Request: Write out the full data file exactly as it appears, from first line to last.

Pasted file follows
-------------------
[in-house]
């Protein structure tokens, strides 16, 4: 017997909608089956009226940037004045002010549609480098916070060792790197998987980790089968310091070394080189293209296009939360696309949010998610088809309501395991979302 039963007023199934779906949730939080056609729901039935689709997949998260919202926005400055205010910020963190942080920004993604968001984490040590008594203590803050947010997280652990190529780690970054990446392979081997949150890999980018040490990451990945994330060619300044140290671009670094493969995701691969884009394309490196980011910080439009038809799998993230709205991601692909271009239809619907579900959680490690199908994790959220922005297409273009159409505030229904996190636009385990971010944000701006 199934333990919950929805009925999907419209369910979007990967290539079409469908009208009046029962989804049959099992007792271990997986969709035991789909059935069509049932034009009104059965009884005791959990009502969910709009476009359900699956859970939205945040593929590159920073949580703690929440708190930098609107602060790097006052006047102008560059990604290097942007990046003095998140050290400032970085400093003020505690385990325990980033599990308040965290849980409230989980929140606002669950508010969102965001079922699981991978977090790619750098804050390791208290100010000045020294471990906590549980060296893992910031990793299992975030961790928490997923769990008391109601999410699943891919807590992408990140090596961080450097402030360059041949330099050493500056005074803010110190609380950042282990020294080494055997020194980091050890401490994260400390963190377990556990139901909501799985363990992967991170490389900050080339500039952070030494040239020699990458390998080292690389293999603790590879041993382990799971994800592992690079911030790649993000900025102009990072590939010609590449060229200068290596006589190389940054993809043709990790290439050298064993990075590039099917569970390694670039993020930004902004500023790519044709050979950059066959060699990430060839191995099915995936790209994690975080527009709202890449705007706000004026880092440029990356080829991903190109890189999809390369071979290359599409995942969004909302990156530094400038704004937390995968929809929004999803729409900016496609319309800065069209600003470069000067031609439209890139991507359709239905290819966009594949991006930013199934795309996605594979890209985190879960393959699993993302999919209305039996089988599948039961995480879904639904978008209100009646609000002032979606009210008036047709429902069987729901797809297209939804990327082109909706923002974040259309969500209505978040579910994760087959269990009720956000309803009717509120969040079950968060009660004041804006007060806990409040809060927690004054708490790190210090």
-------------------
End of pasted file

[in-house]
């Protein structure tokens, strides 16, 4: 017997909608089956009226940037004045002010549609480098916070060792790197998987980790089968310091070394080189293209296009939360696309949010998610088809309501395991979302 039963007023199934779906949730939080056609729901039935689709997949998260919202926005400055205010910020963190942080920004993604968001984490040590008594203590803050947010997280652990190529780690970054990446392979081997949150890999980018040490990451990945994330060619300044140290671009670094493969995701691969884009394309490196980011910080439009038809799998993230709205991601692909271009239809619907579900959680490690199908994790959220922005297409273009159409505030229904996190636009385990971010944000701006 199934333990919950929805009925999907419209369910979007990967290539079409469908009208009046029962989804049959099992007792271990997986969709035991789909059935069509049932034009009104059965009884005791959990009502969910709009476009359900699956859970939205945040593929590159920073949580703690929440708190930098609107602060790097006052006047102008560059990604290097942007990046003095998140050290400032970085400093003020505690385990325990980033599990308040965290849980409230989980929140606002669950508010969102965001079922699981991978977090790619750098804050390791208290100010000045020294471990906590549980060296893992910031990793299992975030961790928490997923769990008391109601999410699943891919807590992408990140090596961080450097402030360059041949330099050493500056005074803010110190609380950042282990020294080494055997020194980091050890401490994260400390963190377990556990139901909501799985363990992967991170490389900050080339500039952070030494040239020699990458390998080292690389293999603790590879041993382990799971994800592992690079911030790649993000900025102009990072590939010609590449060229200068290596006589190389940054993809043709990790290439050298064993990075590039099917569970390694670039993020930004902004500023790519044709050979950059066959060699990430060839191995099915995936790209994690975080527009709202890449705007706000004026880092440029990356080829991903190109890189999809390369071979290359599409995942969004909302990156530094400038704004937390995968929809929004999803729409900016496609319309800065069209600003470069000067031609439209890139991507359709239905290819966009594949991006930013199934795309996605594979890209985190879960393959699993993302999919209305039996089988599948039961995480879904639904978008209100009646609000002032979606009210008036047709429902069987729901797809297209939804990327082109909706923002974040259309969500209505978040579910994760087959269990009720956000309803009717509120969040079950968060009660004041804006007060806990409040809060927690004054708490790190210090």